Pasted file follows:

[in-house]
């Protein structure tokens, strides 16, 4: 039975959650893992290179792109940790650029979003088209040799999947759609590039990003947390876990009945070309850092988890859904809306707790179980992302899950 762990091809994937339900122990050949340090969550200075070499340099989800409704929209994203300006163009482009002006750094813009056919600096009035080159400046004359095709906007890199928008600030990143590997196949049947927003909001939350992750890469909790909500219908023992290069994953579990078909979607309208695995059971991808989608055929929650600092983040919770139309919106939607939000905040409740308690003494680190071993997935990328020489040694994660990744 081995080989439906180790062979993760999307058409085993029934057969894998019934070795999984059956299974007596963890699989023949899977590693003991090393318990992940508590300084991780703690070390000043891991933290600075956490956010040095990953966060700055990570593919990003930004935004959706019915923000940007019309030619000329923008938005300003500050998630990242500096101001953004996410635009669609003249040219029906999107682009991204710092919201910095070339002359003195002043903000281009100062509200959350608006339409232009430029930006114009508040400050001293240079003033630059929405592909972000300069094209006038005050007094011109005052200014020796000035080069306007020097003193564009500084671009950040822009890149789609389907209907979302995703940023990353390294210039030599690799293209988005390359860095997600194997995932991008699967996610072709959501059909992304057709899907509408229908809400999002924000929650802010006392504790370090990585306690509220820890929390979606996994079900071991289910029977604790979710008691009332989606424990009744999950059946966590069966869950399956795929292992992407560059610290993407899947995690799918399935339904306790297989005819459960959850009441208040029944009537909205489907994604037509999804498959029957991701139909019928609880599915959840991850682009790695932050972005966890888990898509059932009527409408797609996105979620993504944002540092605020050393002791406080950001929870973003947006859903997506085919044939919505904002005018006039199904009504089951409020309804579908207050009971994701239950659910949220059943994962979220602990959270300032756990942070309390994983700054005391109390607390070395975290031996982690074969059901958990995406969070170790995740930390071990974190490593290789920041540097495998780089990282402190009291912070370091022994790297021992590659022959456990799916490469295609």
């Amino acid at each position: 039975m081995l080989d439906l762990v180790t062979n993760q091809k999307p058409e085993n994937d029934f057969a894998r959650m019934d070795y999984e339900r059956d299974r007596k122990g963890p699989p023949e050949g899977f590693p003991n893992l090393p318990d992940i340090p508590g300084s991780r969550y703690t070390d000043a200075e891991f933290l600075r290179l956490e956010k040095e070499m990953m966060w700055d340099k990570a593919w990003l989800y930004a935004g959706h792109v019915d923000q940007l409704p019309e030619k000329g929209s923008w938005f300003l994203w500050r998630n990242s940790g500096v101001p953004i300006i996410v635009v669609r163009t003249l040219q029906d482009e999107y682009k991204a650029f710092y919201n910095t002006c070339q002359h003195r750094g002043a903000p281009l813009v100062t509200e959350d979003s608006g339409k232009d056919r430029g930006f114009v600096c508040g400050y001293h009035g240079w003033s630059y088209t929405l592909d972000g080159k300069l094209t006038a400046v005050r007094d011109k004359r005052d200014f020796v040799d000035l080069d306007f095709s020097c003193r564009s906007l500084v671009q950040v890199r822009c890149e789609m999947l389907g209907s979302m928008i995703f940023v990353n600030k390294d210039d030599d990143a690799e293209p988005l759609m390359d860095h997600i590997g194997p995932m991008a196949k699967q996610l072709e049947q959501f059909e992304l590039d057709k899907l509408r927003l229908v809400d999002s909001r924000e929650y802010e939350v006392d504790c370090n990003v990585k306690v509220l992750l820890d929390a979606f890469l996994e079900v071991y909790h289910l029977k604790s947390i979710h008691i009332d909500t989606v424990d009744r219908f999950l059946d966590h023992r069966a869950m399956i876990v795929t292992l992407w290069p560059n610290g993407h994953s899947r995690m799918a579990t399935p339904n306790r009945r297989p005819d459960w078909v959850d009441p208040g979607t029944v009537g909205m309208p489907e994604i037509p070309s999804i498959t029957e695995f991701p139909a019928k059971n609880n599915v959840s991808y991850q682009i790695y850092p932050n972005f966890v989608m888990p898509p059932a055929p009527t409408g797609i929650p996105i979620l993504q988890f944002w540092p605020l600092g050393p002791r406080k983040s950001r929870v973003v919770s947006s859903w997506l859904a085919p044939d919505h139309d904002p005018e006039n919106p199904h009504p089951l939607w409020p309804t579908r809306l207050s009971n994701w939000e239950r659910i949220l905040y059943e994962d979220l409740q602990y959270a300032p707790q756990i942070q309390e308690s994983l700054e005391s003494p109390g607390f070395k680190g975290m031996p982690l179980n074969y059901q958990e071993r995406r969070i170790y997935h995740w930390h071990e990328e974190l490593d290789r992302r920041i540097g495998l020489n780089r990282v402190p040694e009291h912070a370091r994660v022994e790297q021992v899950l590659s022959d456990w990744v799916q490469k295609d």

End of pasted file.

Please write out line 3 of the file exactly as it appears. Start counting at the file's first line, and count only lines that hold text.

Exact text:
């Amino acid at each position: 039975m081995l080989d439906l762990v180790t062979n993760q091809k999307p058409e085993n994937d029934f057969a894998r959650m019934d070795y999984e339900r059956d299974r007596k122990g963890p699989p023949e050949g899977f590693p003991n893992l090393p318990d992940i340090p508590g300084s991780r969550y703690t070390d000043a200075e891991f933290l600075r290179l956490e956010k040095e070499m990953m966060w700055d340099k990570a593919w990003l989800y930004a935004g959706h792109v019915d923000q940007l409704p019309e030619k000329g929209s923008w938005f300003l994203w500050r998630n990242s940790g500096v101001p953004i300006i996410v635009v669609r163009t003249l040219q029906d482009e999107y682009k991204a650029f710092y919201n910095t002006c070339q002359h003195r750094g002043a903000p281009l813009v100062t509200e959350d979003s608006g339409k232009d056919r430029g930006f114009v600096c508040g400050y001293h009035g240079w003033s630059y088209t929405l592909d972000g080159k300069l094209t006038a400046v005050r007094d011109k004359r005052d200014f020796v040799d000035l080069d306007f095709s020097c003193r564009s906007l500084v671009q950040v890199r822009c890149e789609m999947l389907g209907s979302m928008i995703f940023v990353n600030k390294d210039d030599d990143a690799e293209p988005l759609m390359d860095h997600i590997g194997p995932m991008a196949k699967q996610l072709e049947q959501f059909e992304l590039d057709k899907l509408r927003l229908v809400d999002s909001r924000e929650y802010e939350v006392d504790c370090n990003v990585k306690v509220l992750l820890d929390a979606f890469l996994e079900v071991y909790h289910l029977k604790s947390i979710h008691i009332d909500t989606v424990d009744r219908f999950l059946d966590h023992r069966a869950m399956i876990v795929t292992l992407w290069p560059n610290g993407h994953s899947r995690m799918a579990t399935p339904n306790r009945r297989p005819d459960w078909v959850d009441p208040g979607t029944v009537g909205m309208p489907e994604i037509p070309s999804i498959t029957e695995f991701p139909a019928k059971n609880n599915v959840s991808y991850q682009i790695y850092p932050n972005f966890v989608m888990p898509p059932a055929p009527t409408g797609i929650p996105i979620l993504q988890f944002w540092p605020l600092g050393p002791r406080k983040s950001r929870v973003v919770s947006s859903w997506l859904a085919p044939d919505h139309d904002p005018e006039n919106p199904h009504p089951l939607w409020p309804t579908r809306l207050s009971n994701w939000e239950r659910i949220l905040y059943e994962d979220l409740q602990y959270a300032p707790q756990i942070q309390e308690s994983l700054e005391s003494p109390g607390f070395k680190g975290m031996p982690l179980n074969y059901q958990e071993r995406r969070i170790y997935h995740w930390h071990e990328e974190l490593d290789r992302r920041i540097g495998l020489n780089r990282v402190p040694e009291h912070a370091r994660v022994e790297q021992v899950l590659s022959d456990w990744v799916q490469k295609d």